Then the Dean of Discipline came into the office and tried to mediate. I explained the situation to him and we tried to figure out exactly how many copies I could make. I asked the secretary how many copies could be made with one toner cartridge. He couldn't tell me. So I asked him how many cartridges he uses when he copies exams for the entire school at the end of every term. He told me it was one cartridge. I asked him how many copies that is. He couldn't tell me. I asked again and he tried changing the subject. So I did the math and figured out there would be enough toner for me to complete my job with some left over. But he wouldn't have it.

The Dean of Discipline, still trying to mediate in the matter, asked me how many copies I needed. I told him how many and that it was for four classes. He asked me if I could do copies for only one class and make all of the students from every class share. I really didn't want to do that because it defeated the idea of increasing the efficiency of teaching. He asked me if I could just tell the students which books to read in the library. I declined because I took most of the information from books not available in the school library, and many of the pages included my own examples. I also didn't see how more than 200 students were going to access the same book from the library in a respectable amount of time. Finally, we compromised when I accepted to make the copies for only one class. A few copies were better than none, I reasoned.

Perhaps it was because it was in the afternoon and I was hungry and irritable that I became so frustrated. I had coffee in the morning, so my blood pressure was elevated. I found myself grinding my teeth, which I noticed because the dentist recently pointed out the damage on one of my teeth from the habit. The words popped into my head, "Forget you, forget this school, and forget this country!" - except it was more explicit in my head. I wanted to just walk out and leave everything right there for the secretary to deal with.

But I'm glad that we came to a compromise. I kept my cool because I remembered my students, which is the whole reason I was undertaking the project in the first place. The Peace Corps experience can be difficult and frustrating many times, but the pain is well worth it. I enjoy teaching, and whenever I feel like giving up and going home, I just think about my students and how much I will miss out on if I leave. I feel like if I give up, then it also means that I am giving up on my students.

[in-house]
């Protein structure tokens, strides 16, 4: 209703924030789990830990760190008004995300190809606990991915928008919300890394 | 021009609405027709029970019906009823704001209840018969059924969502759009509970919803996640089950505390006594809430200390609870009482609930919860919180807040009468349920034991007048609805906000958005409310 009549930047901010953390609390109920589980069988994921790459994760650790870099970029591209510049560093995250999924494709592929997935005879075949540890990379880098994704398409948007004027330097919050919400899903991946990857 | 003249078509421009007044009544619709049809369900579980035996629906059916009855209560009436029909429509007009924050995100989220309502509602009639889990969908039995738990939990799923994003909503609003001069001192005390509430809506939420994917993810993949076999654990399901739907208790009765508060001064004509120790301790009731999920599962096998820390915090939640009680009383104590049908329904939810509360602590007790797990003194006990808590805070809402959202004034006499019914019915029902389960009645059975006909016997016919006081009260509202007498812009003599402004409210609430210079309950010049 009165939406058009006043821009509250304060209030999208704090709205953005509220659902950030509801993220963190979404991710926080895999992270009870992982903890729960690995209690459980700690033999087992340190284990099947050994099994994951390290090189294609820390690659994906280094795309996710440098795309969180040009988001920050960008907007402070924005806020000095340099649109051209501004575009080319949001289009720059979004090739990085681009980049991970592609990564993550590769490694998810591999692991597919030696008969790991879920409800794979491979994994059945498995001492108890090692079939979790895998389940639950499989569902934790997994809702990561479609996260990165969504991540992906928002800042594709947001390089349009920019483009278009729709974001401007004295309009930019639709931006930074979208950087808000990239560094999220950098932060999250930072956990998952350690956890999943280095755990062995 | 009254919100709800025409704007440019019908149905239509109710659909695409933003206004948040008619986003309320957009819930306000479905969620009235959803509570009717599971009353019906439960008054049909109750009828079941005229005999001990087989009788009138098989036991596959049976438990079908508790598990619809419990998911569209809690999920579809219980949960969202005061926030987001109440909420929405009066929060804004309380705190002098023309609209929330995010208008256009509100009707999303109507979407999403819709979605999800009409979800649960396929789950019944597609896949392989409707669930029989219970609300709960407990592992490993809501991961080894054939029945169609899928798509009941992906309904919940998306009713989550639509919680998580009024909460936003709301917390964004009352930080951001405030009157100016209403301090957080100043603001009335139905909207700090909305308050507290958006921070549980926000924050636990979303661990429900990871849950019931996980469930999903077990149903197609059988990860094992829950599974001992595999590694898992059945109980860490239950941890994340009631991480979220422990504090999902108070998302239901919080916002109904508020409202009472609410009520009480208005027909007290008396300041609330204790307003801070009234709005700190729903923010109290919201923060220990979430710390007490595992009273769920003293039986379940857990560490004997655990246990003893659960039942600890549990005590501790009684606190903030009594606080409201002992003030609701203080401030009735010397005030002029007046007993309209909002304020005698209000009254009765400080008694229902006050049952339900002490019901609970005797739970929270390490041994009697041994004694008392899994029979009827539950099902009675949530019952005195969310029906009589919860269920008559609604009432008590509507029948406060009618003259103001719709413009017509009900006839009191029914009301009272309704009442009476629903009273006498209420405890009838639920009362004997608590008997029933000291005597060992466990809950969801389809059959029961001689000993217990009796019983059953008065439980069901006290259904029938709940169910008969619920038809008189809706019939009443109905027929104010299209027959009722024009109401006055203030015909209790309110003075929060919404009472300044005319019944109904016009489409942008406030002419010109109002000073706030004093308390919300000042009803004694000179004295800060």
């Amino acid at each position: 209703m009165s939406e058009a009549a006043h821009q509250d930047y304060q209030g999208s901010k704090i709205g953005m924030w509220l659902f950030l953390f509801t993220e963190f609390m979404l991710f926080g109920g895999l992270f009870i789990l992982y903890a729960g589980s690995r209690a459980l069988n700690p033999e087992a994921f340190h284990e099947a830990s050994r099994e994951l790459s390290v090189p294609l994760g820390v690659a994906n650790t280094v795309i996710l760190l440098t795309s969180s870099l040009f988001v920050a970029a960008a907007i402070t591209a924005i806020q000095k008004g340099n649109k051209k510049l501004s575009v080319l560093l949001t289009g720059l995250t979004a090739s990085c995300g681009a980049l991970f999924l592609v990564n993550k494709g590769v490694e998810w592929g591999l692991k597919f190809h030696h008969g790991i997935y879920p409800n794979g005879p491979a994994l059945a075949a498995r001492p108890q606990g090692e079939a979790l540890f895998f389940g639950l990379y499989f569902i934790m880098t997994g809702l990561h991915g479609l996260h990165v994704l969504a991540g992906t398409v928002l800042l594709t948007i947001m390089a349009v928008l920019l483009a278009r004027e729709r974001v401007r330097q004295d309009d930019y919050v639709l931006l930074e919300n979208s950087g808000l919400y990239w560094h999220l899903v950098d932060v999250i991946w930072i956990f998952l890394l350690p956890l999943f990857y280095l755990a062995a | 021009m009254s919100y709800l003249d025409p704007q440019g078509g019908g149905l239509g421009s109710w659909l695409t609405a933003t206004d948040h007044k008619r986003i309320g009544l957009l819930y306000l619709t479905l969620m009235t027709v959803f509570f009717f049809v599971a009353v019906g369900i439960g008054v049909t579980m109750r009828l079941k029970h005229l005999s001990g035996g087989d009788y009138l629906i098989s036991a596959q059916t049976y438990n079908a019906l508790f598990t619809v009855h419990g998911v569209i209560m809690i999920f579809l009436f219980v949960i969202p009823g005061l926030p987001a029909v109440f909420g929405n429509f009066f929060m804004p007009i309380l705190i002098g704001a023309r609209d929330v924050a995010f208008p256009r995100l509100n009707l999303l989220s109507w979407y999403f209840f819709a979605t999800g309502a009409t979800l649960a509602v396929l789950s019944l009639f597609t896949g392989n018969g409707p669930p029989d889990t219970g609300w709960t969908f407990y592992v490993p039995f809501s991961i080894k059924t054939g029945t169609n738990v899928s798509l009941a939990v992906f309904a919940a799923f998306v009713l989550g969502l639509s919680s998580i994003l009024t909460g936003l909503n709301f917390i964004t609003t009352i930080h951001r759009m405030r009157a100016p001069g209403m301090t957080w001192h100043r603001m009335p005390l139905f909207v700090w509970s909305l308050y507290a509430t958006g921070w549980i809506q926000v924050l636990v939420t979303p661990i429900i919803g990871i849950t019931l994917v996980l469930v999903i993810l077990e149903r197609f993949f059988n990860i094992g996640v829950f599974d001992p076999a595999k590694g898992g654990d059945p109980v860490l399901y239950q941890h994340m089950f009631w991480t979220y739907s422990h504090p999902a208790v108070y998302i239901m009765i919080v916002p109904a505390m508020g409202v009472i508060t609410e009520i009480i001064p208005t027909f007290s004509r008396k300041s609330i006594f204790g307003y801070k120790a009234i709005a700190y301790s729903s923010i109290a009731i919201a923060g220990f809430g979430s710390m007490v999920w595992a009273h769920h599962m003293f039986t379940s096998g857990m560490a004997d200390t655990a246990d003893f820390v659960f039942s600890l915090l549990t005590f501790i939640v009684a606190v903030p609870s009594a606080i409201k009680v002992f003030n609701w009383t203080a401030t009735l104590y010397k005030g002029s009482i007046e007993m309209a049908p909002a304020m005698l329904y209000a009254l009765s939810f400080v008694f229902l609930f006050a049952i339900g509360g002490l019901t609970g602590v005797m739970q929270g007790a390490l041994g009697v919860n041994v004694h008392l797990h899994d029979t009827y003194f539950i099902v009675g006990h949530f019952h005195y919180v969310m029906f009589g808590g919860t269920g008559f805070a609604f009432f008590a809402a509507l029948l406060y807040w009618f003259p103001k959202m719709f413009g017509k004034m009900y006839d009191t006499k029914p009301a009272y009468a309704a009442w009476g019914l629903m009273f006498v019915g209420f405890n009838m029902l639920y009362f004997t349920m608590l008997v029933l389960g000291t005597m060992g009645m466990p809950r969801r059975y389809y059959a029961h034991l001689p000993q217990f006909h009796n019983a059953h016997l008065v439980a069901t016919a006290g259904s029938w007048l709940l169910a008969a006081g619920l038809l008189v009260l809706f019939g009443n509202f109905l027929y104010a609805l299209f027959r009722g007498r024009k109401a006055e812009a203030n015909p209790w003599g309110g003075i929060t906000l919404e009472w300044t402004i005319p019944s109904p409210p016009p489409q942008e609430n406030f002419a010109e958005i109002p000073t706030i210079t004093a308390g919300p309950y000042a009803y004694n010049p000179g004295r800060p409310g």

What bothers me so much about the situation is that it makes me feel used and unappreciated. I understand that the amount of copies I wanted to make seems like so many, and I understand the secretary's concern that he would not be able to do any work if I used up the toner. But I had the permission to make the copies beforehand and everyone knew exactly how many copies I wanted to make. The bursar himself handed me the reams of paper just minutes before! No objections came until I was in the process of making the copies! But here's why I feel used and unappreciated: this school has consistently asked me what I can get for them monetarily without fulfilling their obligations of what is supposed to be provided for a volunteer coming into their community. My headmaster tells me I have to bring some sort of gift for the school, meaning he wants me to find funding for new buildings. Because I won't do so (because putting up buildings is beyond grant funding constraints anyway) I'm treated as worthless, despite all I do for the school (which is a lot!).

The school can be really stingy when it comes to purchasing teaching resources. I know that the school has many expenses and the budget has to be kept tight. But when the school will pay for beer and fanta at teachers' meetings, but they can't pay for one toner cartridge, there's a problem. A toner cartridge can be had from the school fees of one or two students from a single term. There are more than 600 students in the school. Somehow, the budget priorities just don't seem straight to me.

But I digress. It can be easy to complain, especially when coming out of a frustrating confrontation. For every problem there is a redeeming quality. After all, if things were only terrible then I wouldn't still be here. And the secretary tried to make up just as passively as he had offended me by saying out loud to someone that I'm very kind.

What I'm learning from being a PCV is how to take initiative, to be assertive, and to resist the temptation to run away and give up when facing difficult challenges. These are developments that I hope will go a long way in my future. Peace Corps's slogan is "It's the toughest job you'll ever love." As cliche as it sounds, so far it has been true. Here's to nine more months in Africa!